Thus, Plato’s dream was for security to transform from an impediment that slows down a business to an energizer that speeds it up. To realize the dream, he said, he and his team “built a platform that targets the primary cause of this slowness—integrating all those tools.” The main idea is that, when security tools are united into a single, automated platform that is pre-engineered to meet best practices and compliance requirements, security and compliance are no longer impediments that slow down development, but rather can accelerate it.
Today, Anitian's primary message is around compliance automation that gets companies to the cloud fast. The platform is a layer that sits between the cloud service provider and the customer’s applications, and is squarely focused on high-performance cloud-based apps. After an automated deployment (of course), Anitian gains control over the customer’s application access network (WAF, load balancer, NGFW), tech stack (e.g., Tenable, TrendMicro, GitHub, elastic, etc.), and admin access network (Bastian, proxy, dev tools, jump host) and creates a hard boundary between the corporate network and Anitian’s high-security environment. Plato explained, “Everything is contained within our environment, starting from a known-good state.”
Because all assets are net-new in this environment, Anitian can certify that they are clean from a vulnerability standpoint. After data and apps are migrated into the environment, the platform wraps security controls around every application and check that all configurations are correct and align with zero trust principles.
The reality today is that companies consume technology piecemeal, yet it all must work together—and security and compliance risk can’t be introduced in the process. Managing each tool separately is an operational nightmare, yet most of this integration and compliance work is currently done in-house, thus eating up precious resources (if it’s done at all or done correctly). By working with Anitian, companies offload their operational and compliance headaches. For its part, Anitian simplifies its own operational process by making it highly automated. The last piece is probably of lesser concern to buyers—as long as it doesn’t take endless dollars to create golden images of their technology and bring it into compliance, it’s not their headache. Still, the automation is noteworthy because it helps mitigate the risk of human error.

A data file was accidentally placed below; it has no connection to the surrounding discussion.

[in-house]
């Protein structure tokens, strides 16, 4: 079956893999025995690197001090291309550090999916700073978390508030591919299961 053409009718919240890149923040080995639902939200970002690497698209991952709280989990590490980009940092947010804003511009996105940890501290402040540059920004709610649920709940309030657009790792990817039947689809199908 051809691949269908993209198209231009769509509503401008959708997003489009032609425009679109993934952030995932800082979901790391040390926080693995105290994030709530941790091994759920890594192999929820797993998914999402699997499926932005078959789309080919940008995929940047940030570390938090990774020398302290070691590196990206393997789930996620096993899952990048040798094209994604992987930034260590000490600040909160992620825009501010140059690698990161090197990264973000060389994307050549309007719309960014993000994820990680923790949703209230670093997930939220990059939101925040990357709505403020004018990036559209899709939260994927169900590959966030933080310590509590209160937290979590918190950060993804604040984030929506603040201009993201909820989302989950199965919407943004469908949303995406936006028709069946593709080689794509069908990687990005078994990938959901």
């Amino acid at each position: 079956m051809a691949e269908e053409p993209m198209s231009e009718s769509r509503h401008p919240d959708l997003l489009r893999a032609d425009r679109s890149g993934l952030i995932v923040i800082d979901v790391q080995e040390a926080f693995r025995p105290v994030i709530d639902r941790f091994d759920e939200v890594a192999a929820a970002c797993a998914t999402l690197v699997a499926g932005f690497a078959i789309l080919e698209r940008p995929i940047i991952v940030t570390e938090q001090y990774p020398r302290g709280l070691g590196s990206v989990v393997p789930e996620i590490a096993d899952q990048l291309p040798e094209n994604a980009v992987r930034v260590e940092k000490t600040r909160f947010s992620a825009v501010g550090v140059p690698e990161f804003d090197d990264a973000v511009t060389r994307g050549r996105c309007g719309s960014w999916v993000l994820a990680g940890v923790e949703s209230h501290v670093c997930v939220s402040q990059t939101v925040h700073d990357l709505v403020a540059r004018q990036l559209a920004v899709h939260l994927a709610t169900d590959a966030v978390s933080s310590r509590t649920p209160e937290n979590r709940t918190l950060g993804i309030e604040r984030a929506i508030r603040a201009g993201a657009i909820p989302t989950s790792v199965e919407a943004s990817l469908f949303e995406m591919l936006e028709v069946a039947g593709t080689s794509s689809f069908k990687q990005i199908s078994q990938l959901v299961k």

Because Anitian integrates directly with the CSP, the customer’s apps and data are moved seamlessly into an environment where everything is built as a clean copy, compliance checks happen automatically, and the platform promises a rapid time to deploy, customers essentially hit the “easy” button by purchasing the platform. While the budget line item for Anitian might be an initial shock when compared to typical product spend, potential customers need to consider the internal cost savings that are offset: the people hours, production hours, and the backlog created when a new tool is deployed; deployed, configured, or integrated incorrectly; or is out of compliance. Since so much of the tool is automated, Plato says the ROI for customers is generally much higher than they expect, especially when they consider how rapidly they can move to the cloud and affirm compliance.
In closing, Plato told us, “Our goal was to bring the power of software automation to something that is resource intensive and make it faster and cheaper. This is especially attractive to customers who use multi-cloud and who need built-in compliance.” Anitian says the value prop is that they’ll run, monitor, and manage customers’ entire environments, bringing them into compliance quickly, and reducing the threat of exploit.
[i] A 2019 Ponemon study estimated that businesses have 47 tools deployed. https://www.businesswire.com/news/home/20190730005215/en/Ponemon-Study-53-Percent-Security-Leaders-Don%E2%80%99t#:~:text=a%20timely%20manner.-,Key%20data%20points%20include%3A,investments%20in%20technology%20and%20staff.
A separate study by Palo Alto networks estimates the average between 50-60 tools for medium sized businesses, reaching <130 for enterprises.
[ii] It’s why TAG Cyber refuses to stack rank vendors. Stack ranking is a silly process that is meaningless without context and individual requirements accounted for.